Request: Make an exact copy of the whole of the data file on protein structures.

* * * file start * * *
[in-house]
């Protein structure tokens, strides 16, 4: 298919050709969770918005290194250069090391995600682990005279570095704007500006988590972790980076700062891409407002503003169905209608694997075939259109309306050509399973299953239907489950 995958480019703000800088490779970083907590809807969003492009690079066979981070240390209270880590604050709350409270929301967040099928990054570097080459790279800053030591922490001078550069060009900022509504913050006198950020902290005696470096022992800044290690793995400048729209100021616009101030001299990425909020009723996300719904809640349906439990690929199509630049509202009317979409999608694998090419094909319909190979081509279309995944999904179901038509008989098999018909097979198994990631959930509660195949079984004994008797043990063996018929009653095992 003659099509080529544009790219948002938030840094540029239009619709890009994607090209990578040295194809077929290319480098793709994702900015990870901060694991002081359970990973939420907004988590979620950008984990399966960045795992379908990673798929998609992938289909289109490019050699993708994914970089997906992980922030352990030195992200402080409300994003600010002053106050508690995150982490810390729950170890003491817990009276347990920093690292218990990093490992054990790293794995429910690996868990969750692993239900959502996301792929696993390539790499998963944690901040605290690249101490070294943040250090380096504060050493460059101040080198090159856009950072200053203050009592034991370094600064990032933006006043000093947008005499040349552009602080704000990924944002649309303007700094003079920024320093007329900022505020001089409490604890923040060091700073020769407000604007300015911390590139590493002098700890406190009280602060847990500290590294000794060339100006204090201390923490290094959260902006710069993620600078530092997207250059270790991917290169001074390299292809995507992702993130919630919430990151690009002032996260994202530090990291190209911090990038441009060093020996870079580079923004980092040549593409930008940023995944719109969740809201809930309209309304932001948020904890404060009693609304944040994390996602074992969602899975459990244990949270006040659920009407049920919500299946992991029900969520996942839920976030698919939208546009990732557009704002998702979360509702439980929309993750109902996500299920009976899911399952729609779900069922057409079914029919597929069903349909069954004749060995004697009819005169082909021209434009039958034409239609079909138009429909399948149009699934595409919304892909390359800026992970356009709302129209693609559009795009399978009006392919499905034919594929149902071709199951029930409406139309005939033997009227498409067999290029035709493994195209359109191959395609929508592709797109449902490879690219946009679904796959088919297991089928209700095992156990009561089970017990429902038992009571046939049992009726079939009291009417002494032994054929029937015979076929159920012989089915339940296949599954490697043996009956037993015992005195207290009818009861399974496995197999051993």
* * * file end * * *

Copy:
[in-house]
């Protein structure tokens, strides 16, 4: 298919050709969770918005290194250069090391995600682990005279570095704007500006988590972790980076700062891409407002503003169905209608694997075939259109309306050509399973299953239907489950 995958480019703000800088490779970083907590809807969003492009690079066979981070240390209270880590604050709350409270929301967040099928990054570097080459790279800053030591922490001078550069060009900022509504913050006198950020902290005696470096022992800044290690793995400048729209100021616009101030001299990425909020009723996300719904809640349906439990690929199509630049509202009317979409999608694998090419094909319909190979081509279309995944999904179901038509008989098999018909097979198994990631959930509660195949079984004994008797043990063996018929009653095992 003659099509080529544009790219948002938030840094540029239009619709890009994607090209990578040295194809077929290319480098793709994702900015990870901060694991002081359970990973939420907004988590979620950008984990399966960045795992379908990673798929998609992938289909289109490019050699993708994914970089997906992980922030352990030195992200402080409300994003600010002053106050508690995150982490810390729950170890003491817990009276347990920093690292218990990093490992054990790293794995429910690996868990969750692993239900959502996301792929696993390539790499998963944690901040605290690249101490070294943040250090380096504060050493460059101040080198090159856009950072200053203050009592034991370094600064990032933006006043000093947008005499040349552009602080704000990924944002649309303007700094003079920024320093007329900022505020001089409490604890923040060091700073020769407000604007300015911390590139590493002098700890406190009280602060847990500290590294000794060339100006204090201390923490290094959260902006710069993620600078530092997207250059270790991917290169001074390299292809995507992702993130919630919430990151690009002032996260994202530090990291190209911090990038441009060093020996870079580079923004980092040549593409930008940023995944719109969740809201809930309209309304932001948020904890404060009693609304944040994390996602074992969602899975459990244990949270006040659920009407049920919500299946992991029900969520996942839920976030698919939208546009990732557009704002998702979360509702439980929309993750109902996500299920009976899911399952729609779900069922057409079914029919597929069903349909069954004749060995004697009819005169082909021209434009039958034409239609079909138009429909399948149009699934595409919304892909390359800026992970356009709302129209693609559009795009399978009006392919499905034919594929149902071709199951029930409406139309005939033997009227498409067999290029035709493994195209359109191959395609929508592709797109449902490879690219946009679904796959088919297991089928209700095992156990009561089970017990429902038992009571046939049992009726079939009291009417002494032994054929029937015979076929159920012989089915339940296949599954490697043996009956037993015992005195207290009818009861399974496995197999051993």